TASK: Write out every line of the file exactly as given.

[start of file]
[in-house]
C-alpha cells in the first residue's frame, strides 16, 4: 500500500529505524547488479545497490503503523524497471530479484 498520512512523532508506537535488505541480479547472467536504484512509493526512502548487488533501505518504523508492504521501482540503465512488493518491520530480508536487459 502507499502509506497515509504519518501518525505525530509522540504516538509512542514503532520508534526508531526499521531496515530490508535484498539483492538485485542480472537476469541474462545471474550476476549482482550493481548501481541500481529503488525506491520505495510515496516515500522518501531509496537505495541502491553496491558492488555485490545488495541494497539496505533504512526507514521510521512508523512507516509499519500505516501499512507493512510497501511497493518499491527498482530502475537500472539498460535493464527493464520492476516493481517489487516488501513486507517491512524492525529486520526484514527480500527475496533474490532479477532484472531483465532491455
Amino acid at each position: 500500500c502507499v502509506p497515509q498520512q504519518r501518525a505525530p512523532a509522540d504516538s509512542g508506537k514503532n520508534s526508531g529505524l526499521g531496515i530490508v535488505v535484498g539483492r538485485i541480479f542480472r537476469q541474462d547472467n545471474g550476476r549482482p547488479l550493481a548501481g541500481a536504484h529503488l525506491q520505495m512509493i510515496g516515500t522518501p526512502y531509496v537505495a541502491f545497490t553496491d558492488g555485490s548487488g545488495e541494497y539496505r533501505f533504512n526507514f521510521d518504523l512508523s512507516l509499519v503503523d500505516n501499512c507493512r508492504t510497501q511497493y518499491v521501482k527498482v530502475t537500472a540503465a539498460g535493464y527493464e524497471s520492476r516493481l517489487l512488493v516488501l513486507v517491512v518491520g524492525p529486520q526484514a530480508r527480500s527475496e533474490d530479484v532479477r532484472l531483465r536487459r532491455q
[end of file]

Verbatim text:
[in-house]
C-alpha cells in the first residue's frame, strides 16, 4: 500500500529505524547488479545497490503503523524497471530479484 498520512512523532508506537535488505541480479547472467536504484512509493526512502548487488533501505518504523508492504521501482540503465512488493518491520530480508536487459 502507499502509506497515509504519518501518525505525530509522540504516538509512542514503532520508534526508531526499521531496515530490508535484498539483492538485485542480472537476469541474462545471474550476476549482482550493481548501481541500481529503488525506491520505495510515496516515500522518501531509496537505495541502491553496491558492488555485490545488495541494497539496505533504512526507514521510521512508523512507516509499519500505516501499512507493512510497501511497493518499491527498482530502475537500472539498460535493464527493464520492476516493481517489487516488501513486507517491512524492525529486520526484514527480500527475496533474490532479477532484472531483465532491455
Amino acid at each position: 500500500c502507499v502509506p497515509q498520512q504519518r501518525a505525530p512523532a509522540d504516538s509512542g508506537k514503532n520508534s526508531g529505524l526499521g531496515i530490508v535488505v535484498g539483492r538485485i541480479f542480472r537476469q541474462d547472467n545471474g550476476r549482482p547488479l550493481a548501481g541500481a536504484h529503488l525506491q520505495m512509493i510515496g516515500t522518501p526512502y531509496v537505495a541502491f545497490t553496491d558492488g555485490s548487488g545488495e541494497y539496505r533501505f533504512n526507514f521510521d518504523l512508523s512507516l509499519v503503523d500505516n501499512c507493512r508492504t510497501q511497493y518499491v521501482k527498482v530502475t537500472a540503465a539498460g535493464y527493464e524497471s520492476r516493481l517489487l512488493v516488501l513486507v517491512v518491520g524492525p529486520q526484514a530480508r527480500s527475496e533474490d530479484v532479477r532484472l531483465r536487459r532491455q